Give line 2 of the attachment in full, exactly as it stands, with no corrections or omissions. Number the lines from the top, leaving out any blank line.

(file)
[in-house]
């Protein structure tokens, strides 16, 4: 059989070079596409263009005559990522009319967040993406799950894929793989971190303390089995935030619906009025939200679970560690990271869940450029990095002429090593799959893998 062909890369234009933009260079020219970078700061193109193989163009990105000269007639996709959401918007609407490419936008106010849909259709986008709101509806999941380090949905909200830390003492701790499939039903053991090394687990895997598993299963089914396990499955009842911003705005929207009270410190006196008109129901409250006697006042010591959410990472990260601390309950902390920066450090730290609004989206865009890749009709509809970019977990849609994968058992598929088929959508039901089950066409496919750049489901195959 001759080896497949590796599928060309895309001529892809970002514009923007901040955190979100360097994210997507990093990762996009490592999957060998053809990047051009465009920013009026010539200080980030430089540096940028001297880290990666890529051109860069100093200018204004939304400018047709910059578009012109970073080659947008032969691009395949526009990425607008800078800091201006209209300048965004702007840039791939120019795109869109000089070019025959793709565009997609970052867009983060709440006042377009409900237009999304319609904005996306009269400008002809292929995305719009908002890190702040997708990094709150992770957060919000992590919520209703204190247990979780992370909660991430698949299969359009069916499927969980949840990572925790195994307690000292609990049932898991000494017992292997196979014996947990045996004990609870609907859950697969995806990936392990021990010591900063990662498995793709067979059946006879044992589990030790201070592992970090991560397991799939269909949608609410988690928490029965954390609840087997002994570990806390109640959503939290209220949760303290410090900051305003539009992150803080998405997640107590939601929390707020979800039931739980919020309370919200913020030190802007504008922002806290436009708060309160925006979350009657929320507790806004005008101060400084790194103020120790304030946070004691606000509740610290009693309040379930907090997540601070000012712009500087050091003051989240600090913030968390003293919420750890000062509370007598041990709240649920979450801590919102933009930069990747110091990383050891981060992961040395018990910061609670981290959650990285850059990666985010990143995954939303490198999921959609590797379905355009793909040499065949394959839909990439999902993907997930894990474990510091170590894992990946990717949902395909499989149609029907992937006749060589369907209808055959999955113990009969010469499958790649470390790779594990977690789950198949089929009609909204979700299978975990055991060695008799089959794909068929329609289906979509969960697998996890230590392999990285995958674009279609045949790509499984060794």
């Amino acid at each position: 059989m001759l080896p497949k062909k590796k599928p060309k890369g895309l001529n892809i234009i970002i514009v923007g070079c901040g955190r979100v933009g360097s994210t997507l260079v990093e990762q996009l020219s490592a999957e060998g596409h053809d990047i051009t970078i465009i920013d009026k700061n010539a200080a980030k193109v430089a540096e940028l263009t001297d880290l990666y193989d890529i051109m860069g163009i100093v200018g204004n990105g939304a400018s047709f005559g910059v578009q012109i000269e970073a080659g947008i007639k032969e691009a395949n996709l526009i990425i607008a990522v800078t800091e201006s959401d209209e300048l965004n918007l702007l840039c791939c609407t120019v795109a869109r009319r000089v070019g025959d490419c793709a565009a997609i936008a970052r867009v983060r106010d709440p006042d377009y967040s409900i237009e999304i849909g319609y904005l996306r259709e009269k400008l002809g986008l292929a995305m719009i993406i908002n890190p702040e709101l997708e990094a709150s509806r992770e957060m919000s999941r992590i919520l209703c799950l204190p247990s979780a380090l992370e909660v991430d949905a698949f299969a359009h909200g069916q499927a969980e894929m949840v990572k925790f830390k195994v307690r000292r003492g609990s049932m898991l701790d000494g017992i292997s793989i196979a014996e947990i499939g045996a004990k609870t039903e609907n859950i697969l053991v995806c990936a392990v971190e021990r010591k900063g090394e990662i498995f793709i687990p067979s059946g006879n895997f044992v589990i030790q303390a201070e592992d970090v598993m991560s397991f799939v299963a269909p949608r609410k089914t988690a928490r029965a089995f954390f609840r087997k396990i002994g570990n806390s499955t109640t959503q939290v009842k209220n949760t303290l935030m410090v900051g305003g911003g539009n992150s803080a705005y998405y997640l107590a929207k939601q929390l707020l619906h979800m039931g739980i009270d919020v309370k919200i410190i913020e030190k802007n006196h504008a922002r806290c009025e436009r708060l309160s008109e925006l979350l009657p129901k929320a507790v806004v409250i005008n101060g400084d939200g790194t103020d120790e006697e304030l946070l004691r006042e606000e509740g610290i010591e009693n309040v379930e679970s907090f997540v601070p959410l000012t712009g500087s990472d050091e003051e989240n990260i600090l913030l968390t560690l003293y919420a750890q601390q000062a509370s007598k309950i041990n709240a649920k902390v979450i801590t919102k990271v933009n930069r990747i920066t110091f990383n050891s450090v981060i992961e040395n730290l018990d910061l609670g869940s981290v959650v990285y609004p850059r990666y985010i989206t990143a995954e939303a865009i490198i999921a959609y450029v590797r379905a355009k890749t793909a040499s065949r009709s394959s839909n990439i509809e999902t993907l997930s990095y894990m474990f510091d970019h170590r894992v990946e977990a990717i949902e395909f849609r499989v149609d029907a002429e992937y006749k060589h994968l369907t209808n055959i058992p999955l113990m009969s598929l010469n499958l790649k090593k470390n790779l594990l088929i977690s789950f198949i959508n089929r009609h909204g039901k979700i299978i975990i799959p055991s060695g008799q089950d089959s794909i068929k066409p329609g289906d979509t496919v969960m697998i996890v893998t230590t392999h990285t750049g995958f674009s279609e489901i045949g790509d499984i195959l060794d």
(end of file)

């Protein structure tokens, strides 16, 4: 059989070079596409263009005559990522009319967040993406799950894929793989971190303390089995935030619906009025939200679970560690990271869940450029990095002429090593799959893998 062909890369234009933009260079020219970078700061193109193989163009990105000269007639996709959401918007609407490419936008106010849909259709986008709101509806999941380090949905909200830390003492701790499939039903053991090394687990895997598993299963089914396990499955009842911003705005929207009270410190006196008109129901409250006697006042010591959410990472990260601390309950902390920066450090730290609004989206865009890749009709509809970019977990849609994968058992598929088929959508039901089950066409496919750049489901195959 001759080896497949590796599928060309895309001529892809970002514009923007901040955190979100360097994210997507990093990762996009490592999957060998053809990047051009465009920013009026010539200080980030430089540096940028001297880290990666890529051109860069100093200018204004939304400018047709910059578009012109970073080659947008032969691009395949526009990425607008800078800091201006209209300048965004702007840039791939120019795109869109000089070019025959793709565009997609970052867009983060709440006042377009409900237009999304319609904005996306009269400008002809292929995305719009908002890190702040997708990094709150992770957060919000992590919520209703204190247990979780992370909660991430698949299969359009069916499927969980949840990572925790195994307690000292609990049932898991000494017992292997196979014996947990045996004990609870609907859950697969995806990936392990021990010591900063990662498995793709067979059946006879044992589990030790201070592992970090991560397991799939269909949608609410988690928490029965954390609840087997002994570990806390109640959503939290209220949760303290410090900051305003539009992150803080998405997640107590939601929390707020979800039931739980919020309370919200913020030190802007504008922002806290436009708060309160925006979350009657929320507790806004005008101060400084790194103020120790304030946070004691606000509740610290009693309040379930907090997540601070000012712009500087050091003051989240600090913030968390003293919420750890000062509370007598041990709240649920979450801590919102933009930069990747110091990383050891981060992961040395018990910061609670981290959650990285850059990666985010990143995954939303490198999921959609590797379905355009793909040499065949394959839909990439999902993907997930894990474990510091170590894992990946990717949902395909499989149609029907992937006749060589369907209808055959999955113990009969010469499958790649470390790779594990977690789950198949089929009609909204979700299978975990055991060695008799089959794909068929329609289906979509969960697998996890230590392999990285995958674009279609045949790509499984060794």